In January 1945 John Entenza, the editor and publisher of Arts & Architecture magazine, announced the Case Study House Program (CSHP) — a program envisioned as a creative response to the impending building boom expected to follow the housing shortages of the Great Depression and World War II. Entenza encouraged participating architects to use donated materials from industry and manufacturers to create low-cost, modern housing prototypes that might foster a dialogue between architectural professionals and laymen.
The program ran from 1945 to 1964, spanning thirty-six individual designs, most of which were constructed and remain classic modernist examples. The CSH program maintained that “each house must be capable of duplication and in no sense be an individual performance” and that “the overall program will be general enough to be of practical assistance to the average American in search of a home in which he can afford to live.” Notwithstanding, these homes were indeed “one-offs” that were, and are to this day, quite expensive homes. Their impact on design advancement, though, was profound and remains influential.
In early 1957 psychologist Walter Bailey and his wife Mary commissioned Pierre Koenig to design a 1,200-1,300 square foot house upon a level site nestled within a Hollywood Hills canyon. The Bailey’s were later described in Arts & Architecture magazine as a “contemporary-minded” couple with no children and an informal lifestyle, representing the ideal program for Koenig to realize steel framing’s potential to achieve a truly open design taking advantage of the vast spans that steel facilitated.
By May 1958 Koenig had completed his construction drawings and started collaboration with factories producing the prefabricated steel. The bulk of construction took place from August to November of the same year, and by January 1959 the house was officially completed.
In February 1959 Case Study House #21 was published in Arts & Architecture and was lauded as “some of the cleanest and most immaculate thinking in the development of the small contemporary house.” As for all CSHP participants, the house was opened to the public for several weeks of viewing.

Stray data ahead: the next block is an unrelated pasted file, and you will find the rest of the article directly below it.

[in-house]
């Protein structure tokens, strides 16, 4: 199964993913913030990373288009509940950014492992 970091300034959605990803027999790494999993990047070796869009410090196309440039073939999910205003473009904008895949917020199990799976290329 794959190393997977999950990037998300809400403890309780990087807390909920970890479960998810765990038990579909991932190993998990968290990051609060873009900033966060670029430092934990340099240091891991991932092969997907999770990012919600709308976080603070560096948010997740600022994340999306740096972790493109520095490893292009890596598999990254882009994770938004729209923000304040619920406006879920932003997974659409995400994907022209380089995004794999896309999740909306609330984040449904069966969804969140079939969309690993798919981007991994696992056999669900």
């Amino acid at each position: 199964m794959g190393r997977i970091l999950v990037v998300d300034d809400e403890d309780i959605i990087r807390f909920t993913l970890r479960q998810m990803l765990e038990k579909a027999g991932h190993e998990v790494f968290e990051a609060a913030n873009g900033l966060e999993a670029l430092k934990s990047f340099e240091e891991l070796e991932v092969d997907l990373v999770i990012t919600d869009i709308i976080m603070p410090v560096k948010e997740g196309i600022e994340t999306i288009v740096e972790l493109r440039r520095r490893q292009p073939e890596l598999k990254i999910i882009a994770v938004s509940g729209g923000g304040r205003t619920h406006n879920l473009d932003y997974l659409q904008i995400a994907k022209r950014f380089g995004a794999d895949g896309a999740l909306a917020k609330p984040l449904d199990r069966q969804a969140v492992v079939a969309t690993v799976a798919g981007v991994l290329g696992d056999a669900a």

A year later in 1960, a photographer named Julius Shulman (himself a Case Study client) was invited to photograph the Bailey House. The photographs he took would later become iconic symbols of California Modernism.
In the 1980s Koenig’s original kitchen was demolished and was replaced with a center-island cooking station. The slab-like white-vinyl-tiled floors that Koenig originally specified were replaced with wide-grout ceramic tiles. Years later Koenig would describe his impressions of the altered house by saying, “even though I knew what had been going on in this house it was a great shock to see it. My houses are like children to me.”
In 1997, an admirer of Julius Shulman’s photography, film producer Dan Cracchiolo expressed interest in the Bailey House after seeing some of Shulman’s photographs. He made an offer on the property of $1.5 million. The offer was accepted and Cracchiolo immediately commissioned Pierre Koenig to assist with “resuscitating” the original design. The meticulous restoration lasted for over a year, nearly twice the duration of the original construction.
In July 2006 Julius Shulman (at age 95) was invited to revisit Case Study House #21 to photograph in its modern condition for the catalog of an upcoming auction at Wright 20. On December 3, 2006 the property sold for $3,185,600 to an art collector from Japan. This sale represented the second highest price of a Modern house at auction, just behind Mies van der Rohe’s Farnsworth House, which sold for $8 million. Reports of the sale describe it as a “watershed moment” in the public acceptance of Modernism as art, rather than real estate.